A connected and diverse Albany that celebrates curiosity, knowledge, and possibility.
The Albany Public Library is an essential resource promoting community, life-long learning, and quality services in a safe, welcoming space.
Albany Public Library Values
Service – We jump up and serve at every opportunity to respond to the needs of our patrons and the Albany community.
Respect – We see all people as individuals and treat staff and patrons with dignity.
Diversity – We celebrate and respect the many backgrounds and cultures that make up our community and reflect them in our collections and services.
Privacy – We defend your right to explore, learn, and read anonymously.
Access – We remove barriers in order to provide resources and services to the community widely and equitably.
Fun – We take play, discovery, joy, and humor seriously.
As early as 1907, Sarah Adams, then president of the Modern Travelers Club, initiated the idea of a public library by creating a committee to gather a collection of books and naming a board of directors. A single-room brick building near Second and Ferry was selected to house the collection. They were open to the public on Monday, Wednesday, and Friday. Over the next few years, the club gathered 1,163 volumes.
The library became a tax-supported service in December 1910 when the City of Albany assumed the operation of this library.
Andrew Carnegie, a steel magnate, was a philanthropist who began building libraries in the United States in the early 1900s. In 1911, he offered the City of Albany $12,500.00 to build a free public library provided they match his donation and staff the new building.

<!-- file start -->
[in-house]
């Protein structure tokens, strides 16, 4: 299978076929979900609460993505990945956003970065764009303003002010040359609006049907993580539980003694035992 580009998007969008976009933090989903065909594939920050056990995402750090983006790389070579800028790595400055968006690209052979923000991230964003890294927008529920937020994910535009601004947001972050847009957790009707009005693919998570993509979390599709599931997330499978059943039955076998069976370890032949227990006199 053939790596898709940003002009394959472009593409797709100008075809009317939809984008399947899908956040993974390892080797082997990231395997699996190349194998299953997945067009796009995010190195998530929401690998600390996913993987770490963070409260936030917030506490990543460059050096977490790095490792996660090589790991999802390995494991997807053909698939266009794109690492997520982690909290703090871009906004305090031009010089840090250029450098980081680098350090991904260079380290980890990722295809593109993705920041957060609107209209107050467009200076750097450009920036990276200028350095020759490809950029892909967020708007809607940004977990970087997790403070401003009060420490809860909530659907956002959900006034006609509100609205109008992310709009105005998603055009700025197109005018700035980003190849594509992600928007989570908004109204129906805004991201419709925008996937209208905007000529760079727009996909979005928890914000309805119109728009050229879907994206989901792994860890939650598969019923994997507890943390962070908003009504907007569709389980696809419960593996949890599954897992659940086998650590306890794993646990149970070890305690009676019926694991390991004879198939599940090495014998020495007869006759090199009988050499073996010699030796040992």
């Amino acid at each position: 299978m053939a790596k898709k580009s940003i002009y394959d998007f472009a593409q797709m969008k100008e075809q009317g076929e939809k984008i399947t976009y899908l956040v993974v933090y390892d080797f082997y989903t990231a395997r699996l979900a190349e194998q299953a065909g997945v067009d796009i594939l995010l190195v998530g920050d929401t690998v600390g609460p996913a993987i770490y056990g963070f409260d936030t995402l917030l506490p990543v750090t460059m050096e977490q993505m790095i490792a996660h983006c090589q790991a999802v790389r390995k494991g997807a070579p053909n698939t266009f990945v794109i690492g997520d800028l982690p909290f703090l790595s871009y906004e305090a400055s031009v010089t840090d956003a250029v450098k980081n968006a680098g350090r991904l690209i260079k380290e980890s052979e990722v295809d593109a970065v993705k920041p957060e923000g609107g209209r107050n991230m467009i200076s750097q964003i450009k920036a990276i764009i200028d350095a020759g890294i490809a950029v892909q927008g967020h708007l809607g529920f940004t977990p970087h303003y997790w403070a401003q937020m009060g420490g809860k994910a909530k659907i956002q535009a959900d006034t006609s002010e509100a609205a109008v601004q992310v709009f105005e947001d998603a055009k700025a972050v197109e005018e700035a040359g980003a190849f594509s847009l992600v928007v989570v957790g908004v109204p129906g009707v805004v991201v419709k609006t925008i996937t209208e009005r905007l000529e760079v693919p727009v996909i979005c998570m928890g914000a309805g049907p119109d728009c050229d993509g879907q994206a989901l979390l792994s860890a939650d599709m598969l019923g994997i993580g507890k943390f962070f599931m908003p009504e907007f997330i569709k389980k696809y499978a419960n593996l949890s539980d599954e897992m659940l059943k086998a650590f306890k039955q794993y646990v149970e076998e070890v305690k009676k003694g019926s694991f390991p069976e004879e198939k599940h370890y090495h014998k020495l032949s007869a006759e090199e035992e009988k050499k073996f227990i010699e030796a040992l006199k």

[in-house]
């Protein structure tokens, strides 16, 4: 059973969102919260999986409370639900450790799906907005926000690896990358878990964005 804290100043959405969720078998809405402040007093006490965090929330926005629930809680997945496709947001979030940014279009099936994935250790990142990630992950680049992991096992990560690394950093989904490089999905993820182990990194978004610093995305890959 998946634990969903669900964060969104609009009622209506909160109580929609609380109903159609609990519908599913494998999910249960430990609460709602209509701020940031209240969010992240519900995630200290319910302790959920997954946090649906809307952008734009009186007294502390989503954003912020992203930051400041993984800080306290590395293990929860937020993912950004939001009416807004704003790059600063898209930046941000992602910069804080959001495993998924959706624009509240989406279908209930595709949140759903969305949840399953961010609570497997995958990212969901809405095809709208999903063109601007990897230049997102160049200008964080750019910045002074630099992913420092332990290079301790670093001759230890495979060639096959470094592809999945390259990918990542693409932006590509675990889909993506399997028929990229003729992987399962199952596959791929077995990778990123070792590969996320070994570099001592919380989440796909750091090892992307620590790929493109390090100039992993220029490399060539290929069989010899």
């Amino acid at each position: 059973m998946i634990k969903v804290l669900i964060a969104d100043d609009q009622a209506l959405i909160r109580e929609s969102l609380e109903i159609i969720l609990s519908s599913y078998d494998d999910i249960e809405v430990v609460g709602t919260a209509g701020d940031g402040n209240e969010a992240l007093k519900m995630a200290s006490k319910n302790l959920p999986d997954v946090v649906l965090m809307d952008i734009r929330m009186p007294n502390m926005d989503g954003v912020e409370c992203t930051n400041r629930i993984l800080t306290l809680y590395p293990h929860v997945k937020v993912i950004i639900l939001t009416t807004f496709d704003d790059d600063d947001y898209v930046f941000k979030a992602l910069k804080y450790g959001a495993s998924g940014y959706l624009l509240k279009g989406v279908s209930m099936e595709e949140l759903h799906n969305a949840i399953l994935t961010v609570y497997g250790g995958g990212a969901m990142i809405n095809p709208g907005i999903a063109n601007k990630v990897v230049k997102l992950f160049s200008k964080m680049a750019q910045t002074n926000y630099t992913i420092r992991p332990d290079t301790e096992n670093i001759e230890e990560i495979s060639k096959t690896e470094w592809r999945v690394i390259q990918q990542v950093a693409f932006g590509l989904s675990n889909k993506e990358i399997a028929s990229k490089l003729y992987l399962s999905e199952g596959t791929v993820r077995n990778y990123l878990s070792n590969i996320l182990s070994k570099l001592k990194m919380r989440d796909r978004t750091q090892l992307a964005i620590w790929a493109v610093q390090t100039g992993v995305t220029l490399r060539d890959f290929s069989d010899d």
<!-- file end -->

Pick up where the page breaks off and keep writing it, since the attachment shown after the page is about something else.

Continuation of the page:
The response from the Andrew Carnegie Foundation grant came from Carnegie’s secretary in the form of a simple pencil written letter. This original letter is on display today.
Mr. and Mrs. S.E. Young donated the land on the corner of Third Avenue and Ferry Street. Ground was broken for the building on June 5, 1913. Mr. Willard F. Tobey was chosen as the architect. Mrs. Young herself carried in the first book, a Bible, three days prior to the building’s dedication on June 26, 1914. A community of volunteers carried the collection, then totaling 3,200 volumes, into the new facility. The final building cost came to $20,000.
The Carnegie Library Today
The Downtown Carnegie Library has been in continuous use as a library since the dedication in 1914. It currently houses nearly 23,000 titles for public use, provides public Internet access, a reference workstation, a special Historic Preservation book collection, and a newly relocated Children’s Room in the lower level. It is included as a landmark contributing property in the Monteith National Register Historic District of Albany.
Scrapbook of early Carnegie Library era
By the late 1960s, Albany outgrew the 5,600 sq. ft. Carnegie Library, and it was time to build a new facility. Through a generous grant of one acre and $200,000 from Fred Meyer and The Fred Meyer Foundation, matched by a $200,000 federal library grant from the Oregon State Library, construction was begun in 1973 on a new 17,000 sq. ft. library. The new Main Library opened with pomp and ceremony on April 21, 1974, ready to serve a population of 21,700 city residents.
The Main Albany Public Library today
Since that opening, the city has more than doubled in size. The Library has continued to be the city’s center of information and knowledge, where patrons of all ages and backgrounds come to gather, learn, and grow. Usage and appreciation of the Library is at an all-time high across the page of measurable statistics, which is a wonderful problem to have.
Through a generous anonymous donation, the Library moved into its new 40,000 sq. ft. home in early 2009. Wired for the 21st century, seating for our increasing number of patrons, parking for lots more visitors, and, generally, more accessible to serve our community, your new Library addresses the foreseeable needs of the community.